Waterboarding

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A wall-painting found at a Vietnamese POW camp illustrating waterboarding being used against an American prisoner

Waterboarding is a method of interrogation which simulates the sensation of drowning. A tightly bound prisoner has porous cloth placed over his mouth and nose. Water is poured over his face in such a manner as to convince the prisoner that he is drowning. Its use by American forces against terrorism suspects has been called controversial by some, particularly (but not only) by leftists. Opponents of the practice call it "torture" and on this basis argue that it is illegal. Supporters of the practice acknowledge its coercive nature but say it is not torture and therefore not illegal. John McCain, a prominent Republican Senator and former 2008 Presidential candidate and POW during the Vietnam War, who was tortured during his detention, stated that waterboarding is "torture, not enhanced interrogation".[1]

The practice dates back to the time of the Spanish Inquisition in the 1500s.

Legal issues in the 20th century

In 1901, Major Edwin Glenn was court-martialed and sentenced to 10 years hard labour for waterboarding an insurgent in the Philippines during the Spanish-American War.[2][3] In 1947, Yukio Asano - a Japanese officer - was charged with war crimes and received 15 years hard labour for waterboarding a US civilian. It was declared illegal by US generals in Vietnam and a US soldier was the subject of an investigation, and later cleared, when The Washington Post (21.1.1968) published a front page photograph of him supervising the waterboarding of a captured North Vietnamese soldier.[4][2]

Controversy over use in the War on Terror

According to 18 U.S.C. § 2340, torture is defined as "an act committed by a person acting under the color of law specifically intended to inflict severe physical or mental pain or suffering."[5] The United Nations Convention against Torture and Other Cruel, Inhuman or Degrading Treatment or Punishment classifies torture as "any act by which severe pain or suffering, whether physical or mental, is intentionally inflicted on a person for such purposes as obtaining from him or a third person information or a confession, punishing him for an act he or a third person has committed or is suspected of having committed, or intimidating or coercing him or a third person, or for any reason based on discrimination of any kind, when such pain or suffering is inflicted by or at the instigation of or with the consent or acquiescence of a public official or other person acting in an official capacity."[6]

The US Navy Survival, Evasion, Resistance and Escape School (SERE) in San Diego, California uses waterboarding demonstrations on its students. On Jan. 21, 1968, The Washington Post published a front-page photograph of a U.S. soldier supervising the questioning of a captured North Vietnamese soldier who is being held down as water was poured on his face while his nose and mouth were covered by a cloth. The picture, taken four days earlier near Da Nang, had a caption that said the technique induced "a flooding sense of suffocation and drowning, meant to make him talk." The article said the practice was "fairly common" in part because "those who practice it say it combines the advantages of being unpleasant enough to make people talk while still not causing permanent injury." [7]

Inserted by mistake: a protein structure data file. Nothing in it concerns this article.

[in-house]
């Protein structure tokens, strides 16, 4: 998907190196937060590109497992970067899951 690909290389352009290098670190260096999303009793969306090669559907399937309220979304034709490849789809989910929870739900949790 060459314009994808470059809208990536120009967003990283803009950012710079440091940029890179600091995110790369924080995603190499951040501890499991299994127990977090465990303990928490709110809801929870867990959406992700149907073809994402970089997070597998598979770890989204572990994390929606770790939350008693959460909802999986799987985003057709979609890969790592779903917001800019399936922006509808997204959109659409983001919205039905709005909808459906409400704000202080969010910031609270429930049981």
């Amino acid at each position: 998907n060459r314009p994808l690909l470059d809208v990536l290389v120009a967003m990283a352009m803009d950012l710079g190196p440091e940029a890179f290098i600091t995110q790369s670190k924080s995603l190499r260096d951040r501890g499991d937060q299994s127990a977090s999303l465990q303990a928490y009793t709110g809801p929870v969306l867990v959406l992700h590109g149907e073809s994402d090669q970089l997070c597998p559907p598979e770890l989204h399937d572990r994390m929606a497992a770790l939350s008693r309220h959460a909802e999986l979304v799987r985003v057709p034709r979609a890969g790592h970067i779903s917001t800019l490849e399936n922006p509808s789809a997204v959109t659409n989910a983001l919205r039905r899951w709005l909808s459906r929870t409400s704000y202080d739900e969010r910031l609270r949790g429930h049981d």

Opponents of the practice call it "torture" and want official definitions of torture changed so as to outlaw the technique.[8] One notable critic of waterboarding is SenatorJohn McCain, himself a victim of torture. Senator McCain believes that it is highly inappropriate and unnecessary. [9] Writing in NewsWeek in 2005, Senator McCain wrote: “To make someone believe that you are killing him by drowning is no different than holding a pistol to his head and firing a blank. I believe that it is torture, very exquisite torture”, and said it should remain outlawed. [10]

Defenders of the practice deny that the suffering it causes is severe enough as to amount to torture, and in any case, used against America's enemies, it has proved to be highly effective. Joseph Farah is an American author, journalist, and editor-in-chief of the conservative website WorldNetDaily said:

"Americans are simply losing their ability to distinguish right from wrong. I don't know how else to put it. Up is down, day is night, left is right and right is wrong. A good illustration of my thesis is the growing political consensus around the idea that the U.S. should stop using any effective interrogation techniques that make our terrorist enemies uncomfortable – even those involved in planning acts of mass destruction and annihilation. For instance, armchair generals are increasingly referring to "waterboarding" as torture and saying it must be stopped in all cases. I have no doubts waterboarding is a very unpleasant experience. It must be so because it is considered 100 percent effective and usually induces cooperation within 30 seconds. The technique of waterboarding involves pouring water on the head of a prisoner with the purpose of triggering a gagging reflex and the panic of imminent drowning. It was used successfully to learn about terrorist operations planned by two of al-Qaida's top operatives – Khalid Sheikh Mohammed, involved in the planning of the 9/11 attack, and Abu Zubaida, another leader of the terrorist organization. Apparently both of these mass killers endured many hours of coercive interrogations without talking. But they sung like canaries after a few seconds of waterboarding. In both cases, there is reason to believe planned terrorist attacks were foiled as a result of this technique."[11]